Today I did Fran in 6:36. This may still be pretty mediocre in CF terms, but dropping from 10:36 to 6:36 in three months without a single Fran-type workout is enough to get my attention, and to spur me to share with the CF community.

I'll let you all share your thoughts, and then I'll post my thoughts on CF and/vs yoga.


[After yoga]
Shoulder Press 1RM 128#
Back Squat 1RM 275#
Front Squat 1RM 225#
Deadlift 1RM 316#
Pull-Ups about 18 kipping
Weighted Pull-Up 1RM BW+??#
L-Sits (about a 5 second hold in nice form)
No Hand-stand push-ups
Hand-stands for a few seconds hold
Fran 6:36 as Rx'ed

Katherine Derbyshire 07-20-2009 10:50 PM

Re: CrossFit and/vs Yoga
From a fitness point of view, yoga is essentially a gymnastics program. It's great for bodyweight strength, body control and structure, and flexibility, and depending on the style it's not bad for muscular endurance, at least in static holds.

So no, I'm not at all surprised that it's made you more fit in Crossfit terms.


Rachel Y. B. Lindsay 07-21-2009 05:11 AM

Re: CrossFit and/vs Yoga
What kind of yoga are you doing?

Justin Shipley 07-21-2009 05:39 AM

Re: CrossFit and/vs Yoga
Yoga can't make you stronger, it's just bodyweight.
It'll improve flexibility and increase ROM, but not increase strength through the same ROM. It'll definitely reduce post-workout soreness.
But your improvements in your strength and other numbers are all CF, with the yoga just improving your quality of life.:)

Larry Cook 07-21-2009 05:42 AM

Re: CrossFit and/vs Yoga

Really nice improvements in all those numbers - awesome.

I guess my question is do you think yoga has made you absolutely stronger? Or is the improved flexibility allowing you to use your strength better and/or improved your form (essentially making you more efficient). Do you think the mental aspect of yoga has had some positive impact on your CrossFit workouts? (ok, so that's more than 1 question - wait I have 1 more)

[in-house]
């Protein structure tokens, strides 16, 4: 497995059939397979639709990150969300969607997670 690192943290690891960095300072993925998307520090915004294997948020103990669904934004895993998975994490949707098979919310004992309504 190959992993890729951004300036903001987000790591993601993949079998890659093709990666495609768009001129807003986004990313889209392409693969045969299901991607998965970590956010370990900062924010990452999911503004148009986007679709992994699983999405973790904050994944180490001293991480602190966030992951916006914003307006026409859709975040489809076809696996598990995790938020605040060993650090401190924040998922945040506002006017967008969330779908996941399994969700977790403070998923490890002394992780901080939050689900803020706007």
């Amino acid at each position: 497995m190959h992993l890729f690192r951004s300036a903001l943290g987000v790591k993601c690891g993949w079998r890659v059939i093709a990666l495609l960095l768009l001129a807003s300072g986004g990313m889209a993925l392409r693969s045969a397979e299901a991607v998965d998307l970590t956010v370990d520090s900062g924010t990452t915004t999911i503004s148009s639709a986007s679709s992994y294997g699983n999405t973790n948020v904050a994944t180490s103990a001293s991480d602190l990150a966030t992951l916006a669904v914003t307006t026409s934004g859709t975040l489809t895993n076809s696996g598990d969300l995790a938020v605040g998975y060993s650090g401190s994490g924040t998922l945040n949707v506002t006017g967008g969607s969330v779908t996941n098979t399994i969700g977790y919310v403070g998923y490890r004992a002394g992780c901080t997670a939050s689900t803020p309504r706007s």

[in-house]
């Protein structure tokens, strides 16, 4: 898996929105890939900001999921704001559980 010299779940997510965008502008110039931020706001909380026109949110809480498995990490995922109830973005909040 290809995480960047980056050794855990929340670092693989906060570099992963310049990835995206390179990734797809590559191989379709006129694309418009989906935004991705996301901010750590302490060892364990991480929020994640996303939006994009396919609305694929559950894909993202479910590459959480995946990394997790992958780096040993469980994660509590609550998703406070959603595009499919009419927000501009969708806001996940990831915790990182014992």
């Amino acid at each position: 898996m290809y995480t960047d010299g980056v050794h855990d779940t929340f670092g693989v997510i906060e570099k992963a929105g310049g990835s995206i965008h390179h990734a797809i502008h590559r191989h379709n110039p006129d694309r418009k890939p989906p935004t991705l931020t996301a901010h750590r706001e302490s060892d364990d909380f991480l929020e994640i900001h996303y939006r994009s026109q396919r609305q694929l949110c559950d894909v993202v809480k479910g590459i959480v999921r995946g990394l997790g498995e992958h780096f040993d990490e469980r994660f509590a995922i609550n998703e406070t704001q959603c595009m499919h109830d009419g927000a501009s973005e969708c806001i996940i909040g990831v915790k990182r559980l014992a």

Has anything else changed in your life - maybe sleep or nutrition?


Katherine Derbyshire 07-21-2009 09:42 AM

Re: CrossFit and/vs Yoga

Originally Posted by Justin Shipley (Post 628668)
Yoga can't make you stronger, it's just bodyweight.

"Just" bodyweight? Gymnasts and dancers (and yogis) get plenty strong just throwing their bodyweight around. Granted, you won't get to a 600# deadlift that way, but bodyweight resistance is still resistance.


But your improvements in your strength and other numbers are all CF, with the yoga just improving your quality of life.:)
Actually, that's not clear. The OP reported improved strength during a period when he wasn't doing Crossfit at all.


Damien Del Russo 07-21-2009 07:09 PM

Re: CrossFit and/vs Yoga
First I'll address the questions so far. Note that the main point I have above is that my CF performances - including pure strength - all improved while doing only yoga and no CF (except for the stated max lift tests - which are legitimate workouts and do improve health).